For 50 grand you get egg-roll too

The magic word at just about every college in the land is, of course, “diversity.” It must be magic, because nobody has defined it or even given it a firm grammatical sense, so that the president of my former college, Saint Eustaby Catholic, could say without raising a laugh that 16 percent of the incoming freshman class was “diverse.”

Evidently all the other students were exactly alike? Perhaps the meaning was this: “Sixteen percent of the class is markedly different from the other 84 percent in some important cultural sense.” I doubt that it really means that, for reasons I shall give, but if it were true, and if such diversity were magically beneficial to those who meet it, then the 16 percent in question must be happy that they at least are surrounded all the time by people who are not like them, and would no more be eager to spend their time with their own sort than I would be eager to hang around with American tourists if I were going to live for four years in Florence.

Here let me meet the objection that I am being rude to “diverse” students. There is no such thing as a “diverse” student. That makes no grammatical or semantic sense. You cannot in yourself be “diverse,” just as you cannot in yourself be “various.” Only groups can be diverse or various, according to some criterion. Four thousand students, almost all of them from America, and therefore almost all of them people who speak English, who watch television, who listen to popular music, who have gone to our elementary and secondary asylums, and who are largely ignorant of their own language’s heritage of literature and their own nation’s heritage of art and their own faith’s heritage of intellectual endeavor, are not in any meaningful way diverse as regards culture. Four thousand people with empty pockets are 4,000 people with empty pockets.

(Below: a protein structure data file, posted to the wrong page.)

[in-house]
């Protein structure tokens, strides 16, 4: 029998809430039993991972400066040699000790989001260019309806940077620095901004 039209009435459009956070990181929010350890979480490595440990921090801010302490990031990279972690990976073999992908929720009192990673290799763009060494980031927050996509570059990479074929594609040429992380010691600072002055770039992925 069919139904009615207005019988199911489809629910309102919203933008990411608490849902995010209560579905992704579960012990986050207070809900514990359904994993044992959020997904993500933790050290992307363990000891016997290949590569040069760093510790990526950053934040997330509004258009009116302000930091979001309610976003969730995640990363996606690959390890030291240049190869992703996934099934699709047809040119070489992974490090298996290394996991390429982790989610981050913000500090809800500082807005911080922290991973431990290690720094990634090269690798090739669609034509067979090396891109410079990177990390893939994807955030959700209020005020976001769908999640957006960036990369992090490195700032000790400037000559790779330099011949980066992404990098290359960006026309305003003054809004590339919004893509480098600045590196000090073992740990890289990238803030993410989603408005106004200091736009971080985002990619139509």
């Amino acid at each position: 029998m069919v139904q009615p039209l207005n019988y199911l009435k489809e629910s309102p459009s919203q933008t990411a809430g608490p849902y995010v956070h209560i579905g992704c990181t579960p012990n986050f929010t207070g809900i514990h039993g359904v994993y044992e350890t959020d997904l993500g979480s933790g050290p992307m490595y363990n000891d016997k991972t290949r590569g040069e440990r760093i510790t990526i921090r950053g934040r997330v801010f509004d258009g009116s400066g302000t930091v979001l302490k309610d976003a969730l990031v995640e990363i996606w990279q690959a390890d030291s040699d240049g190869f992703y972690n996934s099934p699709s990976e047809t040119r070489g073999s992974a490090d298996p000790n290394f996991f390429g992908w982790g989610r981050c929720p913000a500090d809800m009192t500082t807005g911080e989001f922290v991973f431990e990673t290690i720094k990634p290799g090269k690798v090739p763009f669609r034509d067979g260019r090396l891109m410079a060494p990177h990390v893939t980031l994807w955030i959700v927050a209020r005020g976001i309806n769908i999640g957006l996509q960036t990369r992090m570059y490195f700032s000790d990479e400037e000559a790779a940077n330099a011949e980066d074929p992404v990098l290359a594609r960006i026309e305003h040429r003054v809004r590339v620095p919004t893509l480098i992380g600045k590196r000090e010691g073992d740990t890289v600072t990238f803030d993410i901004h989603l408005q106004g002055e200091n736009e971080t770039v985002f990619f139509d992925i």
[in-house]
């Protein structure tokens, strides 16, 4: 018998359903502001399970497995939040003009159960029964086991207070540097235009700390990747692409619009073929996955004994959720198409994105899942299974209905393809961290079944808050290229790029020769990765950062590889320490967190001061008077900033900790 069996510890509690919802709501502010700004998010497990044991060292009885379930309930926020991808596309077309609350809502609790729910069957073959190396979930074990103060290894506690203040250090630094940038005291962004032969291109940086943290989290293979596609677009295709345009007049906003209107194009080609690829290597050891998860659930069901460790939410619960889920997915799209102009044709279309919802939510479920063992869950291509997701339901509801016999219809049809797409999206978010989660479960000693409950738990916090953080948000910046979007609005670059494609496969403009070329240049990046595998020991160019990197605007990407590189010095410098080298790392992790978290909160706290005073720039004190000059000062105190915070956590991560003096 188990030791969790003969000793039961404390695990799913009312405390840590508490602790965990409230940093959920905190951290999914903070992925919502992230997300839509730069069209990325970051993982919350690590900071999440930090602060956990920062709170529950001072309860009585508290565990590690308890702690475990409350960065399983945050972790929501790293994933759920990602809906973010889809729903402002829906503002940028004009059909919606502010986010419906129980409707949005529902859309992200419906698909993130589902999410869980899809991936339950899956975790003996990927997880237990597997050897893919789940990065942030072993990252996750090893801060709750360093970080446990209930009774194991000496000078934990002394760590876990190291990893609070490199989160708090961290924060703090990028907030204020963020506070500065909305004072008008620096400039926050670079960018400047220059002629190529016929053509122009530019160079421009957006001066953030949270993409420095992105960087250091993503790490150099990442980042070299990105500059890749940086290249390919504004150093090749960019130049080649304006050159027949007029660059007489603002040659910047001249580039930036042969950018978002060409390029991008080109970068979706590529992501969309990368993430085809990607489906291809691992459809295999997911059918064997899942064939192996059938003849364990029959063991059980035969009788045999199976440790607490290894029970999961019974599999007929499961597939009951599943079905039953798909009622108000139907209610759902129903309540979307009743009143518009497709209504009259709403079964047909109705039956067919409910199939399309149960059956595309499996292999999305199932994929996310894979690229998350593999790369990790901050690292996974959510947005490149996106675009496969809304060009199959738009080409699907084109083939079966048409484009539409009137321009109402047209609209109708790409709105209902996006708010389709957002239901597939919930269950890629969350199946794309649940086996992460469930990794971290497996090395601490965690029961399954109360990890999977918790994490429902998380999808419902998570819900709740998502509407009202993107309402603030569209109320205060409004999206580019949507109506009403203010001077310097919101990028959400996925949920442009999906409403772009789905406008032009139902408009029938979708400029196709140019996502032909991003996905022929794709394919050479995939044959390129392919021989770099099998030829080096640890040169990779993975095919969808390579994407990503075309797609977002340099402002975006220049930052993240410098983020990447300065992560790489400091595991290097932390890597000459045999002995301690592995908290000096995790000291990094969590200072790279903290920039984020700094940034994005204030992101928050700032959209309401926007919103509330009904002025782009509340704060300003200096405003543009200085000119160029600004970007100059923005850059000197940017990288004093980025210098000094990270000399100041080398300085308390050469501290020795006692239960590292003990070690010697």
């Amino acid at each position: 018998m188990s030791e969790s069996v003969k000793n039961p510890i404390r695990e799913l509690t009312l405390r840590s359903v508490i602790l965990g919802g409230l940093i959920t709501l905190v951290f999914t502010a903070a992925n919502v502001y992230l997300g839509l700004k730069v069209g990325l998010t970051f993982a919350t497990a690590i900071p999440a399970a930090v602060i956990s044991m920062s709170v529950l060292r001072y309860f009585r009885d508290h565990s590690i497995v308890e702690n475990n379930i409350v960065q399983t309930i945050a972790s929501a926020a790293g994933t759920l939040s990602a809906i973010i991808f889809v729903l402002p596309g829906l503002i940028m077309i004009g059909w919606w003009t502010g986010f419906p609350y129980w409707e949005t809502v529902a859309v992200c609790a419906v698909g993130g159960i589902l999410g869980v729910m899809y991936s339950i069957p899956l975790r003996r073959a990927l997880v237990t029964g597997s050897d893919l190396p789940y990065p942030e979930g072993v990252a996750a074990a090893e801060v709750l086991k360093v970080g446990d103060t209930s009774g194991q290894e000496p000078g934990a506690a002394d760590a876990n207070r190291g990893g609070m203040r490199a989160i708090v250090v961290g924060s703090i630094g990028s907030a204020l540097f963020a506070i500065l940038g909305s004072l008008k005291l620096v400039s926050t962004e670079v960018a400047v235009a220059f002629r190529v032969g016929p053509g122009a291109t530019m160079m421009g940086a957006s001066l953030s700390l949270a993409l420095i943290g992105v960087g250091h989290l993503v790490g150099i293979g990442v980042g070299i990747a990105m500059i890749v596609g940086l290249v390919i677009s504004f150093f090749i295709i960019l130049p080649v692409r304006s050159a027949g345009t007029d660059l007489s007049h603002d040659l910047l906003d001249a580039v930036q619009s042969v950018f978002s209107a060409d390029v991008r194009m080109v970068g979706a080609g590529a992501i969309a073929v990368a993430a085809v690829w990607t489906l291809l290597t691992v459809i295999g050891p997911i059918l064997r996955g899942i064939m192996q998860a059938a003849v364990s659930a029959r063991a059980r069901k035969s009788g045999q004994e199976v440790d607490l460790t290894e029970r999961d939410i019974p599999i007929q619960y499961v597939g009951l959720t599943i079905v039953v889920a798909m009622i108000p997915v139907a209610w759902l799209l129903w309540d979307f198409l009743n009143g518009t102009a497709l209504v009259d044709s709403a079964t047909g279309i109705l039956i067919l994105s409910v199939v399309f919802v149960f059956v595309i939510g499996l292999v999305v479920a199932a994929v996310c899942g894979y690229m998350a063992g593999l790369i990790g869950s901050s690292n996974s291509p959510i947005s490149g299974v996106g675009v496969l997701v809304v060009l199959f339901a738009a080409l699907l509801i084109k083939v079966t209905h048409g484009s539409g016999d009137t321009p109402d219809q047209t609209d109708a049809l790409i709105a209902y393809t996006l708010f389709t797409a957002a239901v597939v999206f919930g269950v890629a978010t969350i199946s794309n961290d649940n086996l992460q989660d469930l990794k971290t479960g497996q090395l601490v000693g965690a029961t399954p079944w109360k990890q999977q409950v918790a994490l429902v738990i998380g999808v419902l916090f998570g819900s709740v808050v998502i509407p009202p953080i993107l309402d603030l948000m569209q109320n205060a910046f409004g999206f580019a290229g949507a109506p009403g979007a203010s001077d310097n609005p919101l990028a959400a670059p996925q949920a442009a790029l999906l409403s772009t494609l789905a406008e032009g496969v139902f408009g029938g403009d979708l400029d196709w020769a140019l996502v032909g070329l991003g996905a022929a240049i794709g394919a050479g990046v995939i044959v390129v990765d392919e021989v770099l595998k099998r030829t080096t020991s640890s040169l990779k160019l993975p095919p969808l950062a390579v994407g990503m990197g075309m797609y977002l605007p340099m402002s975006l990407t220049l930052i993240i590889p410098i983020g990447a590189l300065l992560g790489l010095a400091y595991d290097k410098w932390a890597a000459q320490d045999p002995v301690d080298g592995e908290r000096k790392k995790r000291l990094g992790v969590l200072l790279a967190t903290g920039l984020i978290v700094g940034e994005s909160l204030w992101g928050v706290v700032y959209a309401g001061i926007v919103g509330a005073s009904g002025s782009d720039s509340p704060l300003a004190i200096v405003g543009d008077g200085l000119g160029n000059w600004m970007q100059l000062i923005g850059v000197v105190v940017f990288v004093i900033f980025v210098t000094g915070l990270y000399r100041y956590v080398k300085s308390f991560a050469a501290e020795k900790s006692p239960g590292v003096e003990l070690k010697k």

But at Saint Eustaby Catholic, you are required to fulfill a “diversity” requirement by taking one of several dozen courses. Almost all of these have to do with contemporary politics from the left. So “Women in Sport and Dance” qualifies, as if 4,000 students had never heard of softball, gymnastics, or field hockey. “Genes and Gender” qualifies. “The Power of Whiteness” qualifies. But “Hispanic Civilization” does not qualify. If you read Spanish literature written by people who watch television and read newspapers and live in Cuba, that qualifies, but if you read Spanish literature written by people who rode horses and built cathedrals and lived in Spain, that does not qualify.

Modern China qualifies—that Mao-ridden desert where an ancient civilization used to be; but ancient Greece does not. Learning another language does not qualify. Taking a course in contemporary immigration does. Reading Toni Morrison, the African-American author who writes in English, qualifies. Reading Goethe in German does not—if you can find anybody now, at Saint Eustaby Catholic, who will teach him.

This is all intellectually incoherent and unfair to students who really want to encounter people who lived under very different conditions from our own, which is to say, just about everybody who lived before the industrial revolution. It is also an insult to people who have come from such places as Italy, Portugal, Ireland, and Sweden, as if they too were not at least in some minor way “diverse,” whatever that shall be taken to mean. So I suggest an expedient.

Let the “diversity” requirement remain as is, but give it the special designation we used to give to the best basketball team or the best football squad a school could field: divarsity. Then let the awkward, the slow, and the slightly built enjoy their bit of educational glory. We will designate their courses as Junior Divarsity. And we can make the distinction more than verbal. It should take two Junior Divarsity courses to equal one Divarsity course.